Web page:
We were disappointed that, despite the fact that Singapore has been using MBI as an outcome measure for more than a decade, and despite the nationally funded research on the MBI at the Singapore community hospitals including Tan Tock Seng, the authors have speculated about the benefits of the introduction of the FIM and, without evidence, have cast doubt on the superiorly performing MBI in their own study. A search on the web would show hundreds of articles that show the clinical utility of the MBI and its demonstrated psychometric and biometric properties. On another aspect of the methodology, it was puzzling to read that, in this time of evidence-based medicine, the rehabilitation intervention approach of choice was the neuro-developmental (NDT) one. A great deal of published scientific evidence from the past two decades (7) shows that NDT has too many limitations, compared with other rehabilitative approaches for it to become an approach of choice in TBI.
Submitted June 25, 2011; accepted September 9, 2011
Surya Shah, PhD, OTR, FAOTA
From the Occupational Therapy, Richard Stockton College of NJ, 08205 Galloway, NJ, USA. E-mail: firstname.lastname@example.org
RESPONSE TO LETTER TO THE EDITOR BY Shah
On behalf of my co-authors, I wish to give the following response: In this above paper (1) the authors acknowledge that global rehabilitation outcome and functional change during inpatient rehabilitation was reflected in highly significant changes in the Modified Barthel Index (MBI) during the inpatient rehabilitation stay, i.e. discharge MBI – admission MBI. The MBI was sensitive in tracking global change (effectiveness) after ~30 days of inpatient rehabilitation. In addition, on multivariate regression analyses, the admission (initial) log scale MBI, together with the rehabilitation length of stay were the only two variables that showed highly significant correlation with total rehabilitation charges (p. 31, Table IV). These findings are in concurrence with an earlier paper by Shah et al. (8).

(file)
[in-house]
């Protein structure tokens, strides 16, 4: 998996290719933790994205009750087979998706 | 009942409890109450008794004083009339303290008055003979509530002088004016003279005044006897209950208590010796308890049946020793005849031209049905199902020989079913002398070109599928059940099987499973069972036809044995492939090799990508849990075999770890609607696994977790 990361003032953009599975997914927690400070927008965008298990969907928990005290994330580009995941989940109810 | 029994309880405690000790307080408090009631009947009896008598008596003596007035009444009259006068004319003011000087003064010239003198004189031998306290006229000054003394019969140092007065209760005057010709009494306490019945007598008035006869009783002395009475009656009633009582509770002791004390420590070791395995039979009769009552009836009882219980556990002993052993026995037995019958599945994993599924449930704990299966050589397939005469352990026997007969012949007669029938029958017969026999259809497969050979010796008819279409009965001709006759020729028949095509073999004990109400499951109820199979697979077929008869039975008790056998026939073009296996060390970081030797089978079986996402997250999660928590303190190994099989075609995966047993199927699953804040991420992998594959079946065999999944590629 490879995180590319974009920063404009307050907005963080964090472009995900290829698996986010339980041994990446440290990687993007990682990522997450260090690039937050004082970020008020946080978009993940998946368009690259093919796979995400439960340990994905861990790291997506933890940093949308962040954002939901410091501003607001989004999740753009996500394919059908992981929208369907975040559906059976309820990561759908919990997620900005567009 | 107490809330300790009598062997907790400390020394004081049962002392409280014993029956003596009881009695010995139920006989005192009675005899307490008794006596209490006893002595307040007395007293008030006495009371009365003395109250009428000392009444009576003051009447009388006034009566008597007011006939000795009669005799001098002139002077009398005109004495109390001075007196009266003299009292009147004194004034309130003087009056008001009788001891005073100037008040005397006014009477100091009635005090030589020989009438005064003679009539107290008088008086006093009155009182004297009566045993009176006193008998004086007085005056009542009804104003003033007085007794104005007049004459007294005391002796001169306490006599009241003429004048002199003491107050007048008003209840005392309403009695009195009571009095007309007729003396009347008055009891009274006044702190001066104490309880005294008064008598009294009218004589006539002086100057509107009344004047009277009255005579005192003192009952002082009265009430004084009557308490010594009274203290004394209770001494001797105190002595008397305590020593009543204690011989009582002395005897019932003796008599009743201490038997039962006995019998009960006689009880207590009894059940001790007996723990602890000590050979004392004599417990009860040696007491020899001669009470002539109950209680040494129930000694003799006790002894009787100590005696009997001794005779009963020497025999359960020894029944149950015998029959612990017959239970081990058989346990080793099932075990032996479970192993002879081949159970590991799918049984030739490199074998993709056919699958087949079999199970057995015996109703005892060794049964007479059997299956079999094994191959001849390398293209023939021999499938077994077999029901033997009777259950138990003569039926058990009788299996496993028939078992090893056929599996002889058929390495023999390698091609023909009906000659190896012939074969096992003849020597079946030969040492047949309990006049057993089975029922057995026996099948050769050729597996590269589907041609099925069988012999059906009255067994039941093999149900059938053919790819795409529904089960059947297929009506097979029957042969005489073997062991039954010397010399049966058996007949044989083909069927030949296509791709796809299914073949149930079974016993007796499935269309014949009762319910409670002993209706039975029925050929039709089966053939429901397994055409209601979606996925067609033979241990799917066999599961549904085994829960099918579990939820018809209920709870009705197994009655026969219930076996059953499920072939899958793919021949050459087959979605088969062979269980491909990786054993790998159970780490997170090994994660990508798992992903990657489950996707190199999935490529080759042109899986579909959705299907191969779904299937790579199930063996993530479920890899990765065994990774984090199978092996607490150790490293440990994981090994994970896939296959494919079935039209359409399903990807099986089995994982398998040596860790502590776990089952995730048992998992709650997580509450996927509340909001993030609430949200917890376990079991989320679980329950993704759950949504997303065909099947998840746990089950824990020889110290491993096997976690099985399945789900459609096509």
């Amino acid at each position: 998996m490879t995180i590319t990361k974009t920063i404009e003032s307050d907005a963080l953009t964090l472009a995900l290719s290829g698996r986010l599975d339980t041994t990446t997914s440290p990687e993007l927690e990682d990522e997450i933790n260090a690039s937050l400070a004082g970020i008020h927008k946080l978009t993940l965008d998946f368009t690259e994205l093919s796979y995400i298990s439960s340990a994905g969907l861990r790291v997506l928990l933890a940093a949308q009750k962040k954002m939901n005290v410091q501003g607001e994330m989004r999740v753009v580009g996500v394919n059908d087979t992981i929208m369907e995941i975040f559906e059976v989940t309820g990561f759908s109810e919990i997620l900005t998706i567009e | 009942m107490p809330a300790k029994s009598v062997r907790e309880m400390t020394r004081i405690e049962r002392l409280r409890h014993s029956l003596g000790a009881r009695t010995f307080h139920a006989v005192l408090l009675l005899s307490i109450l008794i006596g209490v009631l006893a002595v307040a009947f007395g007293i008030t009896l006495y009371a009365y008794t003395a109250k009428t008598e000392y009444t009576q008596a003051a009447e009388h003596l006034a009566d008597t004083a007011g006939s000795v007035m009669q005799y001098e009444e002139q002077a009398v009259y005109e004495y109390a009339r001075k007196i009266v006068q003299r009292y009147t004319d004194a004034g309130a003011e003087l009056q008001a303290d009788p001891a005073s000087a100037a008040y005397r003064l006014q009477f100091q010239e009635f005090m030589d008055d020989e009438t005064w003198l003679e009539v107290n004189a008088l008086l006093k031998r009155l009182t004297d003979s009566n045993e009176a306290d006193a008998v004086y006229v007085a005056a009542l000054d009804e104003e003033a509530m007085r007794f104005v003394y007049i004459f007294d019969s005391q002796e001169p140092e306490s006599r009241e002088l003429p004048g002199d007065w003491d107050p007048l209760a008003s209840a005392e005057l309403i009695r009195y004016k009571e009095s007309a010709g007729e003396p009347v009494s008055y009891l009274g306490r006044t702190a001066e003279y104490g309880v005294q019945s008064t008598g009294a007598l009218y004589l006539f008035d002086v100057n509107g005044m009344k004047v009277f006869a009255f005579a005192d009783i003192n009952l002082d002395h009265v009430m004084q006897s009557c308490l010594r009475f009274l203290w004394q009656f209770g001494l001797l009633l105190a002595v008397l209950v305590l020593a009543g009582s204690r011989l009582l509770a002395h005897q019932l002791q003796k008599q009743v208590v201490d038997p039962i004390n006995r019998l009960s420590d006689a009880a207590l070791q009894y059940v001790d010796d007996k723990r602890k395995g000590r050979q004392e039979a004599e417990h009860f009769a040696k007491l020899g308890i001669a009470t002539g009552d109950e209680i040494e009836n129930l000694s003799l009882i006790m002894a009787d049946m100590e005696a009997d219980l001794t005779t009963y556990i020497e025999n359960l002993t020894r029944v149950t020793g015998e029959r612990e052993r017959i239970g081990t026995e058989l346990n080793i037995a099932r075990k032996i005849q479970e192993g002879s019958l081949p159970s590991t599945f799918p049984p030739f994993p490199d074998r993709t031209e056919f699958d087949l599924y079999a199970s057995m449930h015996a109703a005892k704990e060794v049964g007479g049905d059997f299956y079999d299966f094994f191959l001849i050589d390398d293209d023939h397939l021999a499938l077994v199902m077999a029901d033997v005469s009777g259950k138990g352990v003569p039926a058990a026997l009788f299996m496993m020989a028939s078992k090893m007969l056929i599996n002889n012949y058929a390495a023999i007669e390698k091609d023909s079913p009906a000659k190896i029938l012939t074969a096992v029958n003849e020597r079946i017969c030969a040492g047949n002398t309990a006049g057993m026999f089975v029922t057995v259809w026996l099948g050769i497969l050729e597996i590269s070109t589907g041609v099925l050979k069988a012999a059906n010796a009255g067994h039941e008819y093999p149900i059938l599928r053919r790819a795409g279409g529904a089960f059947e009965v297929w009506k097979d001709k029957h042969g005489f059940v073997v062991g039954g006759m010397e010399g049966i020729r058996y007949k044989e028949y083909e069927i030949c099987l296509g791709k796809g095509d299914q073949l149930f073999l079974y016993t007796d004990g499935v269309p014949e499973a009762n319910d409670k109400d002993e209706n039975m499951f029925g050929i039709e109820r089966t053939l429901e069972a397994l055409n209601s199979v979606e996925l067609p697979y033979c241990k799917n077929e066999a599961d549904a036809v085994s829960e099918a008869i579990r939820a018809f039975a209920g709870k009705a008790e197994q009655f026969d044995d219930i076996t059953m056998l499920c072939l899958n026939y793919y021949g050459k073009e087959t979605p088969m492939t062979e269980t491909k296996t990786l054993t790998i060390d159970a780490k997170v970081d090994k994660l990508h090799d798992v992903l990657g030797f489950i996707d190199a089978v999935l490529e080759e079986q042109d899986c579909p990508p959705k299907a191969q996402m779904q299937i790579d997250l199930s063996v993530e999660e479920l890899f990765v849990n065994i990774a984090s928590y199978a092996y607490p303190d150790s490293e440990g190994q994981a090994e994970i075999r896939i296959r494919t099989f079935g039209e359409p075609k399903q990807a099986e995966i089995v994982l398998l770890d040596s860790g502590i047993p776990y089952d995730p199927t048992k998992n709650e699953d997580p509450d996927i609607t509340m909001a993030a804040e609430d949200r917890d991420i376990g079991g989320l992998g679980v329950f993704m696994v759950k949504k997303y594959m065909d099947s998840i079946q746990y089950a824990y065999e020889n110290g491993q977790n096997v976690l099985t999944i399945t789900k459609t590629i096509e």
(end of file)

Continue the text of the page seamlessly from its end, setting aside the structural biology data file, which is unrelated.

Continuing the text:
We acknowledge that ceiling and floor effects are present for any functional score, including the FIM score. For the 12% of patients who did not show gains in MBI at discharge, several factors could have accounted for this: a shorter rehabilitation length of stay, and hence less time to demonstrate MBI gains and ceiling effects of MBI (mean 9 days (range 3–38) for these 11 patients). For patients who scored < 10 on the initial MBI, all showed positive MBI gains indicating lack of floor effect for this cohort (p. 29).
For this study, the main advantage of using the FIM would be to determine the relative impact of either motor-FIM or cognitive-FIM subscores on the final outcome of total rehabilitation charges (Discussion, p. 33). The MBI, which is a good measure of physical dependency, could not allow us to comment on the relative contribution of cognitive impairment to total rehabilitation costs in this study. This, we felt was a potential limitation in the current study.
The neurodevelopmental approach is used as one of the rehabilitation centre’s approaches to motor neurorehabilitation for brain injury clients with neurorehabilitation needs. The subsequent statement documents the other components of the comprehensive brain injury rehabilitation programme (Methodology, p. 28).
Karen Chua, MBBS, MRCP, FRCP, FAMS
From the Department of Rehabilitation Medicine, Tan Tock Seng Hospital, 17 Ang Mo Kio Ave 9, Singapore 569766. E-mail: Karen_Chua@ttsh.com.sg